A Dilemma for Media: What to Write Today?

Nune Hakhverdyan

Art critic, journalist

The choice of a topic is a priority issue not only for garden-variety journalists in their everyday work but also for media companies in terms of strategy. The question “What to write?” implies seeking out angles and digging information. After all, if you know what to write, you know how to write it.

Articles and news in the media can be roughly divided into two categories. There are articles that don’t have a large audience but they get published because they are considered important by the editors. The second category includes articles that are unimportant, trivial and easy to digest. They get emphasized by the editorial staff because the latter believes that it will help the media company to reach out to a wider audience.

And this is a strategic dilemma not only Armenian but also international media. We can say that the truth lies somewhere between these two approaches. The most convenient channels for information dissemination are social networks that help to deliver information to the interested groups in a targeted manner. Every media needs to create a community and to maintain and nurtured a connection with them. 

For as long as subscription to different branches and sections of media is unpopular, social networks remain the best platform for working with communities.

Of course, social networks cannot convert views into money, so monetization still remains a challenge to be overcome.

What do users of social networks want to read? We believe that, on one hand, news on political developments, thoughts expressed by politicians, and rumors about their secret ties are among the most demanded by users. On the other hand, we have show business and lifestyle related news (weight loss, reports from weddings, etc.).

The space between these two poles in Armenia is quite big and clearly defined. Moreover, it’s obvious not just from the format, the language and the style of the articles (they are often the same and indistinguishable) but from the separation of topics. It’s as if there are important, urgent topics and easy topics of lesser importance.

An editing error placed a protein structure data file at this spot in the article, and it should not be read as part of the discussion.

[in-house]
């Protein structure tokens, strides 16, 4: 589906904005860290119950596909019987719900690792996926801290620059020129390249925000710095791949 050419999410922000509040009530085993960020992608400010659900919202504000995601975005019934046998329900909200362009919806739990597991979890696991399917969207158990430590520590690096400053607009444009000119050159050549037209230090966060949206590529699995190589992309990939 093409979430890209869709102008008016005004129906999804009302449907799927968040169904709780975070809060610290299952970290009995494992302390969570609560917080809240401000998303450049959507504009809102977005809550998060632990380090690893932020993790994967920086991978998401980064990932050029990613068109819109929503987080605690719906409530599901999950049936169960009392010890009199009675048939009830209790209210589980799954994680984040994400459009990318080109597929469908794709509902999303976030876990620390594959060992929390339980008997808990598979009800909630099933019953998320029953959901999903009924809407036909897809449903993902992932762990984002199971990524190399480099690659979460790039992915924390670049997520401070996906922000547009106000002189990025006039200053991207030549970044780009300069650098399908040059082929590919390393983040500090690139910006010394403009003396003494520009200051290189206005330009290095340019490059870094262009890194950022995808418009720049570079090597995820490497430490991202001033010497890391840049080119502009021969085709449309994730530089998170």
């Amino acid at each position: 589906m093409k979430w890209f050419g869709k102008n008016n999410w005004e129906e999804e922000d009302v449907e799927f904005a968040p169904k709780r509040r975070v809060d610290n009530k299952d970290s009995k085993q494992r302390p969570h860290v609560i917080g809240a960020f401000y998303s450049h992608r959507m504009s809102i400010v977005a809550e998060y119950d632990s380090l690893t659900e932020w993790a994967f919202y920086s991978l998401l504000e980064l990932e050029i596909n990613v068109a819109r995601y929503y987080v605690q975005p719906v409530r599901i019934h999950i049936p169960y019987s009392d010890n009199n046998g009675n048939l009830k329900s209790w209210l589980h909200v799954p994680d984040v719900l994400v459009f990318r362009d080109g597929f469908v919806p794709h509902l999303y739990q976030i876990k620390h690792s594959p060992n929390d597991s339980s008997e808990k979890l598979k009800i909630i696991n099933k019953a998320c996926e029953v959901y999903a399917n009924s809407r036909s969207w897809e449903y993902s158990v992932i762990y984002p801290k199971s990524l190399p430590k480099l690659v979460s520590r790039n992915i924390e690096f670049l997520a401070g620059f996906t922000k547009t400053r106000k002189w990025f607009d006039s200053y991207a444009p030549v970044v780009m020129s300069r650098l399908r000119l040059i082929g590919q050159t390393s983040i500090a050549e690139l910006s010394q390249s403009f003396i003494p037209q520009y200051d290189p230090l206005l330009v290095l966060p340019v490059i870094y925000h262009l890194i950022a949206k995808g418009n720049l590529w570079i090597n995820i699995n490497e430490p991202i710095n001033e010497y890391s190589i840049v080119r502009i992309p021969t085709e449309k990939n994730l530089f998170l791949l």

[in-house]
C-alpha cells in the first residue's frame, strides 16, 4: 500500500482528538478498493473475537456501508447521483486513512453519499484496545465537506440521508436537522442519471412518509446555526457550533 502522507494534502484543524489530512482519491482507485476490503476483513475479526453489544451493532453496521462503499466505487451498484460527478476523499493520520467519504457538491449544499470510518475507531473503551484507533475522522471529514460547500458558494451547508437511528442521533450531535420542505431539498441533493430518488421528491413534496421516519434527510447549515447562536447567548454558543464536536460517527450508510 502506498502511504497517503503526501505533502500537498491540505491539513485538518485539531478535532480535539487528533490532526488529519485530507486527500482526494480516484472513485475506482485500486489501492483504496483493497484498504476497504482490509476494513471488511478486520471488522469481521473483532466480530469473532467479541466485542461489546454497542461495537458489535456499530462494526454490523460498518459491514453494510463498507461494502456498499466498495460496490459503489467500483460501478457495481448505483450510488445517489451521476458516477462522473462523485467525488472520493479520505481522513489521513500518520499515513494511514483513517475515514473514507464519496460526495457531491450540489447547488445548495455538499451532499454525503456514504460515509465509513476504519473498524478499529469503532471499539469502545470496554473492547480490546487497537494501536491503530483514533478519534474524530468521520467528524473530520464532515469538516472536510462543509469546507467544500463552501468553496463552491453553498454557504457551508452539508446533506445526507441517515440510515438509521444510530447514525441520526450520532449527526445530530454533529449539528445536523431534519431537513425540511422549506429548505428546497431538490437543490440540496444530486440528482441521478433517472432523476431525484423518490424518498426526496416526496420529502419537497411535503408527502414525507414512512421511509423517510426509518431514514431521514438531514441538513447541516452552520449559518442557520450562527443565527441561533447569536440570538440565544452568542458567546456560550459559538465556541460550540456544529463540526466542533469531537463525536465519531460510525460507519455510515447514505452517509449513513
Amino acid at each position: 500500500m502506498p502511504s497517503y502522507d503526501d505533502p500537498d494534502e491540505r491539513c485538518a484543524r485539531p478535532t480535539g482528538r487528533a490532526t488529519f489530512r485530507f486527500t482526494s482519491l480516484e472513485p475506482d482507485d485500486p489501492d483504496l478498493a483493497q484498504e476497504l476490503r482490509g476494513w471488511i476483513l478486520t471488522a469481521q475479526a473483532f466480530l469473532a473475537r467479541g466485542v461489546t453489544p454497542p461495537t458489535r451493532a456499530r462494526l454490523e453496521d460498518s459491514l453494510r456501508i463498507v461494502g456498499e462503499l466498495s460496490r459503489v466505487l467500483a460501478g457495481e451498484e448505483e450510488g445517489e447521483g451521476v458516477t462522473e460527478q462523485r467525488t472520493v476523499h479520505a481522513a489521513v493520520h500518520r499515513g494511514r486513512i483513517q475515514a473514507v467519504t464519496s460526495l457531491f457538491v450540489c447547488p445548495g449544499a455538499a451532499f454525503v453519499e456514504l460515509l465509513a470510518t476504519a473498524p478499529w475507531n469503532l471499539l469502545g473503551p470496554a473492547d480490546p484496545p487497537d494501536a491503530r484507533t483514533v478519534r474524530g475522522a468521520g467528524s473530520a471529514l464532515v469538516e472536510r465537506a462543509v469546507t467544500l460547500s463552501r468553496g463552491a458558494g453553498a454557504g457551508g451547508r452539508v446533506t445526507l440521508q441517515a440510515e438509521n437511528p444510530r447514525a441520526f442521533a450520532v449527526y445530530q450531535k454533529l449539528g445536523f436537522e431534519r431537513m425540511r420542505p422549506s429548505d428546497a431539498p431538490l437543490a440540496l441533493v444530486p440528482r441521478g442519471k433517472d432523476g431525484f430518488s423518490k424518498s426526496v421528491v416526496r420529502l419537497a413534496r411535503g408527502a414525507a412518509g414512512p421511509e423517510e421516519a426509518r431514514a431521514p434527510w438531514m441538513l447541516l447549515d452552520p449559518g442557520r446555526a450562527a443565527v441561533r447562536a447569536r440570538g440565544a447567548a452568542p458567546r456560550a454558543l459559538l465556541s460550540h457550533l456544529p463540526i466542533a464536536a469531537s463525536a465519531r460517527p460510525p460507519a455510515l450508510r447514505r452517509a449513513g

New York Times published data that shows how popular their sections are by Facebook shares and likes. The data provides food for thought. It is not as simple and clear-cut as expected.

In fact, last year’s New York Times most popular sections among social media users were cooking and parenting. Politics, world news, and technology were the least popular sections. 

It turns out people want certain things from media; tips, guidelines, applicable information. In short, what to cook, how to parent, what to wear, and in general, how to live.

This tendency is understandable from an ontological point of view. People try to resist the flow of information and to chose useful and “selfish” means of communications by adapting their newsfeed to their everyday needs. 

In recent years, social networks got us used to live in information overload, where the most important information is the latest information. But the situation, where new information is constantly updated by newer information, has reached a point when the significance of events gets blurred. 

In such a chaotic and noisy media field, practicing asceticism in media consumption becomes very important. It isn’t about new, it’s about useful.

We consume that which helps us to live. The pleasure and the necessity to consume extensive and voluminous news decreases, dropping to nearly zero.

And journalists’ question “What to write?” almost always begins with the issue of applicability. Write that which is necessary and useful just like first necessity goods are.


Nune Hakhverdyan

The views expressed in the column are those of the author's and do not necessarily reflect the views of Media.am.

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